What else is good about LA?
There's also a kind of "let's make stuff" attitude in LA that's happening right now. There's a real sense of possibility. In New York, it's like you get to a place in your career, a very happy place I will say, but you get to a place where it's like I look at my production, the Meeting of the International Order of Sodomites … There are five rooms that could hold that. We've played three of them. We're in the biggest one now. Where do we go from here? I love Joe's Pub, I love the work that they do, and I love being part of that community. And I'm not saying this to brag, but my first show has been sold out for two months! Where do you go? I don't know where to go from here.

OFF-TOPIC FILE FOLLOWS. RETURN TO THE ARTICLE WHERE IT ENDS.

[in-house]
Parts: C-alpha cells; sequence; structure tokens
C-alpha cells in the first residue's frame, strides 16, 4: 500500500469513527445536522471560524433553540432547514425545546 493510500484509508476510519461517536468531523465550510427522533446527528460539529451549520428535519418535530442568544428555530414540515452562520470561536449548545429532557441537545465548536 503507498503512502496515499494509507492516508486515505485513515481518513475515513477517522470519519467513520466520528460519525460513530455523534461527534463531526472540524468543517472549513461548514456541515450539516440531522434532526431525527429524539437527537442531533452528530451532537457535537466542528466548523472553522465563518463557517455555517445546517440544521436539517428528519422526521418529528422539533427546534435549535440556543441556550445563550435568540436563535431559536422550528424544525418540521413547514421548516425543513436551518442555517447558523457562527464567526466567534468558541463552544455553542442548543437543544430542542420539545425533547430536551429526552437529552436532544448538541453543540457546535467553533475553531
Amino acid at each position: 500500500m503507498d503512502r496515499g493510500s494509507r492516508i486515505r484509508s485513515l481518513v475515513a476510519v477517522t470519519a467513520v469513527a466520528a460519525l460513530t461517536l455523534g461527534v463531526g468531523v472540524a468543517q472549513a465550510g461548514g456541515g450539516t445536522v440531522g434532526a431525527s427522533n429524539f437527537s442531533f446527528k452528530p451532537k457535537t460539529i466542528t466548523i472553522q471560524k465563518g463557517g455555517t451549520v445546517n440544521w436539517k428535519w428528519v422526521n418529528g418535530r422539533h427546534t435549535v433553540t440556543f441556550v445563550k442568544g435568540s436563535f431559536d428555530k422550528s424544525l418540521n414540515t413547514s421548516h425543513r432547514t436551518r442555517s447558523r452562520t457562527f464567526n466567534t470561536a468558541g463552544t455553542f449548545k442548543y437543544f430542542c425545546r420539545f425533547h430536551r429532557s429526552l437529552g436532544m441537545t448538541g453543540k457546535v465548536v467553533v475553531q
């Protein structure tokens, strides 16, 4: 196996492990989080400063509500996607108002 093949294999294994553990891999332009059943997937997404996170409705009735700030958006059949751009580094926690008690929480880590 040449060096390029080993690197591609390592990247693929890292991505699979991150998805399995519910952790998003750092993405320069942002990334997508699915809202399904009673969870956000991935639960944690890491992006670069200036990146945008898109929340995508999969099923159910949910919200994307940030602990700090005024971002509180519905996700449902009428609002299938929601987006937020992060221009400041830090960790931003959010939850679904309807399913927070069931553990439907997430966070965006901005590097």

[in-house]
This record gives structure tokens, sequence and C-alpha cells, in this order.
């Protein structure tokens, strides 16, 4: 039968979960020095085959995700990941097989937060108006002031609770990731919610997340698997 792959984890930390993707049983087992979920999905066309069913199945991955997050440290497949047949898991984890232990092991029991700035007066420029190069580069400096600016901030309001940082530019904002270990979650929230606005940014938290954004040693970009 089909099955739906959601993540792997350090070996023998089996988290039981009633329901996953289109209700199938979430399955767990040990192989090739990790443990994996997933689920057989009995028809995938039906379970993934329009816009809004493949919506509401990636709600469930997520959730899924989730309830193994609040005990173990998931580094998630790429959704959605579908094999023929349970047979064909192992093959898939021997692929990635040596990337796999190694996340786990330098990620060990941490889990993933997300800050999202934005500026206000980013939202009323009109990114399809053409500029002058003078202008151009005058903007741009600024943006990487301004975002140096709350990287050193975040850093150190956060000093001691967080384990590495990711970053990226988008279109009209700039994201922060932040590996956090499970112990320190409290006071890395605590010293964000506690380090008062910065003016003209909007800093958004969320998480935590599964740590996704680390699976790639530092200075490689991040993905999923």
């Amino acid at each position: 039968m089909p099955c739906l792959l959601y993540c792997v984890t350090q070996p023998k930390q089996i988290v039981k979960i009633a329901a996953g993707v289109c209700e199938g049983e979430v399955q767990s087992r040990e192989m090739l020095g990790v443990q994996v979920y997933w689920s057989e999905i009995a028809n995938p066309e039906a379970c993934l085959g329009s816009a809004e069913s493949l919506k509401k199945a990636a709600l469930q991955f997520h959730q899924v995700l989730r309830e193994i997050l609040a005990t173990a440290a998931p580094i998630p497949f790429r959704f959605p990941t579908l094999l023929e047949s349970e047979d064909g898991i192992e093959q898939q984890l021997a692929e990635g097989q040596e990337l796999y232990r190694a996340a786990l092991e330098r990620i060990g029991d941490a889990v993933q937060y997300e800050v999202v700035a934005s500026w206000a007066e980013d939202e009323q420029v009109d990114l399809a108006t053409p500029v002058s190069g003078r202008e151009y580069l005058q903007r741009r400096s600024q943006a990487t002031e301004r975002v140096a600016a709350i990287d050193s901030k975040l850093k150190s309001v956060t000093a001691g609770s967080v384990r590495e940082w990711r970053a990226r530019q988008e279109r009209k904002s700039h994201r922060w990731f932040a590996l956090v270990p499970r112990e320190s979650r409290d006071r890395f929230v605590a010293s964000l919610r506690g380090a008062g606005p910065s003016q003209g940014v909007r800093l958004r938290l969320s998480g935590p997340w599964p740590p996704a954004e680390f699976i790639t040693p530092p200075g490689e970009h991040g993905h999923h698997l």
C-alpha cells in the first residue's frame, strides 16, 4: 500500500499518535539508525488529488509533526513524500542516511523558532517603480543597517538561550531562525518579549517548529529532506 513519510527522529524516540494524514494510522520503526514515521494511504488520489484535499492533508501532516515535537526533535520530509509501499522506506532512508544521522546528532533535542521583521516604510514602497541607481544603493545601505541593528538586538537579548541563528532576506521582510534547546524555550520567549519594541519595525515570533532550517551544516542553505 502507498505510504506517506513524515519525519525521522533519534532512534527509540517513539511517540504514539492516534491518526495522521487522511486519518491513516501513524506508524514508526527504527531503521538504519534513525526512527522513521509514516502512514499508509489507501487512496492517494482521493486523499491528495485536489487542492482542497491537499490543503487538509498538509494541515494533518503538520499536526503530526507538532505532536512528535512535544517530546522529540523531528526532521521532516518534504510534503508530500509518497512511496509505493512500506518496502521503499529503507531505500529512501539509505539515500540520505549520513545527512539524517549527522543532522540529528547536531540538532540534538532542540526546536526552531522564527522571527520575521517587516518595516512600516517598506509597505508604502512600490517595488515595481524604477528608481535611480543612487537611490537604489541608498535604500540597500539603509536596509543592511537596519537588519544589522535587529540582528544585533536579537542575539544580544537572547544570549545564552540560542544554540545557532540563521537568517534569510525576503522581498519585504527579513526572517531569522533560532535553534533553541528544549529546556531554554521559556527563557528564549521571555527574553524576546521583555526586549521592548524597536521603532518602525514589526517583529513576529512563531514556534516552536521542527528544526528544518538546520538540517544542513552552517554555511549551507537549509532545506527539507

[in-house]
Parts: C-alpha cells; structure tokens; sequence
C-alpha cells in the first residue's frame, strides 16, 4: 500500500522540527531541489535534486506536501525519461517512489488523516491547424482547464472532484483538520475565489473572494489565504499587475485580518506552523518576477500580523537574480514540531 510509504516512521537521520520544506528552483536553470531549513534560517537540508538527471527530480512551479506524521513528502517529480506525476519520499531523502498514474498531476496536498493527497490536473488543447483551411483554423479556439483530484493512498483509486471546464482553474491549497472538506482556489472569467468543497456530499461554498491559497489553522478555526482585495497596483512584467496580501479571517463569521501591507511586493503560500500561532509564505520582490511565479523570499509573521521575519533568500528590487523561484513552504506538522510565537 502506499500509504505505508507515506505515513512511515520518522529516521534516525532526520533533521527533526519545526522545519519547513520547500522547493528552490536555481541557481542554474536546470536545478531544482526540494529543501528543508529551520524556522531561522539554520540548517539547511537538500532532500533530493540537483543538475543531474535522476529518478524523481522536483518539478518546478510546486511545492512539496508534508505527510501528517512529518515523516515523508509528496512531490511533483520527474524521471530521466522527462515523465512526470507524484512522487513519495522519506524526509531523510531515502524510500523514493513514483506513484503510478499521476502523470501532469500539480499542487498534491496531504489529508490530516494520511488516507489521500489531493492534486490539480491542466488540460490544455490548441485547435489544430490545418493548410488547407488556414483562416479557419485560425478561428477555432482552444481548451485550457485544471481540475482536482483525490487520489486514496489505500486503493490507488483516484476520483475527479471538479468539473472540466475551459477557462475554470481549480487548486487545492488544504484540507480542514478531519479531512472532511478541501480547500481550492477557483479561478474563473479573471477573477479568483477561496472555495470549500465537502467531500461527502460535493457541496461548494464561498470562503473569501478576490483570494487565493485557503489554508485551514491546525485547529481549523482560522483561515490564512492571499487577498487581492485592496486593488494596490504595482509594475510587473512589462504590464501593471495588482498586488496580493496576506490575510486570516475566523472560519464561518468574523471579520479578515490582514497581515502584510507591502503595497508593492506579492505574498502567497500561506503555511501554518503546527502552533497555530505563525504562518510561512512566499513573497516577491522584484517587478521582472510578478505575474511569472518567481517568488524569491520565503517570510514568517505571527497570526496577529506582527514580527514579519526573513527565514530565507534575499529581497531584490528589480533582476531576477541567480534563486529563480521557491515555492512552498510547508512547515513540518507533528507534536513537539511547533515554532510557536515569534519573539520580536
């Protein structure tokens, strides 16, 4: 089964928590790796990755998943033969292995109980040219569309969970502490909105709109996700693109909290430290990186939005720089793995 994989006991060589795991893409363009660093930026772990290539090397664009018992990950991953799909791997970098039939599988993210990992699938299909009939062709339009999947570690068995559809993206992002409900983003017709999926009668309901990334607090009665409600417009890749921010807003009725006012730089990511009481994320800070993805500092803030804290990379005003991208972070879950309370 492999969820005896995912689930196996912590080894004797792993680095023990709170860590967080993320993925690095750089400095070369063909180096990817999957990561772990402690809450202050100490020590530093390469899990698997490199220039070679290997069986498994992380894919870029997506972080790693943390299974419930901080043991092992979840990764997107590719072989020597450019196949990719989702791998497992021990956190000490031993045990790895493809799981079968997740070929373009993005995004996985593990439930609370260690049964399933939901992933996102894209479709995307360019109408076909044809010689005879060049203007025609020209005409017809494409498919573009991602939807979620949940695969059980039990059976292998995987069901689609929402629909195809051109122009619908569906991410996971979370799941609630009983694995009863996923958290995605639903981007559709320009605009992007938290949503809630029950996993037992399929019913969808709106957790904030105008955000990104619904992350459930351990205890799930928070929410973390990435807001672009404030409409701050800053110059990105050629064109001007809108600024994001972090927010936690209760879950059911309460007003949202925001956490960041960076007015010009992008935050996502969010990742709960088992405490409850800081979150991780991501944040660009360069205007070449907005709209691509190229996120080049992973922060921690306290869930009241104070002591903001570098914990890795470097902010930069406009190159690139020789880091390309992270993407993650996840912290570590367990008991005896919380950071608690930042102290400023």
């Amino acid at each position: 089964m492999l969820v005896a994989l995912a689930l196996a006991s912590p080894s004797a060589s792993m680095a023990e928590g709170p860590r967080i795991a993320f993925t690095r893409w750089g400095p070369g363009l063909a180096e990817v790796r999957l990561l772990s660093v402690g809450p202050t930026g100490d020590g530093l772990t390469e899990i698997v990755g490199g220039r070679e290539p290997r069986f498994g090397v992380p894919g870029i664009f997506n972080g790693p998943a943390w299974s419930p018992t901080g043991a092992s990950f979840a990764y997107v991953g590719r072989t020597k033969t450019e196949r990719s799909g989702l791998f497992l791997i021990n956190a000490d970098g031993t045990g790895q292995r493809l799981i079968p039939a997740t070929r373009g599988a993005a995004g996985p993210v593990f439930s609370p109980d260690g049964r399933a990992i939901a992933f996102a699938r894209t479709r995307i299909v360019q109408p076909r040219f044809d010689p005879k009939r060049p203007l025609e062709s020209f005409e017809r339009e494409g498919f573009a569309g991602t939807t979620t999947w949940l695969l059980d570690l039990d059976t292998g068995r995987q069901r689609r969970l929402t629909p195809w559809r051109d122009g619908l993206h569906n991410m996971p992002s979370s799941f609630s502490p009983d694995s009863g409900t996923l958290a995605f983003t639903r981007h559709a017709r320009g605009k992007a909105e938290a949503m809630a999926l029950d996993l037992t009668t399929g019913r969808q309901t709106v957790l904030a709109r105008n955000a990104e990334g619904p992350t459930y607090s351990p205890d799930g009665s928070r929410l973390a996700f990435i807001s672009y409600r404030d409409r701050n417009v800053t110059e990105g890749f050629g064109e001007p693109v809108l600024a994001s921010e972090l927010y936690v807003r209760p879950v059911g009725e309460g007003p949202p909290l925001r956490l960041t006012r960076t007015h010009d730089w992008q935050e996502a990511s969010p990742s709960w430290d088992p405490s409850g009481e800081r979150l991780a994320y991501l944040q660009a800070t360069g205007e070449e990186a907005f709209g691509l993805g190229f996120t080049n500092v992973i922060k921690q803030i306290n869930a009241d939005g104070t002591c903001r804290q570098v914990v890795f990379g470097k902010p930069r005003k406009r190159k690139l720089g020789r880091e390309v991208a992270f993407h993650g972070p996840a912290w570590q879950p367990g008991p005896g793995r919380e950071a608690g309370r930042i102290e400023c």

Writing is so much a solo practice, where you're in near complete creative control. What's it like transitioning into a writer's room for TV?
It's hard. I very quickly realized that I am a part of the vision, but it is not my vision. You're there because your voice fits into the panoply of voices that are at that table. You're there to bring insight, and bring what you particularly bring to that room. But even with a script with your name on it, everybody has a joke and everybody has a thought that went into it. It's much more collaborative, and if you resist that, it's not the right job for you. But if you can go in and say, "I'm part of this team, we all work together to make the best product," you can fit into that world a lot better. So early on I decided that was how I wanted to view it and it's been very helpful.

The other part of it was that I also knew that I had time to work on the book, and my new play, and The Meeting. So I had those outlets where it was just solely mine in other ways. I don't know if I could give that up completely.

Husky is out now via Grosset and Dunlap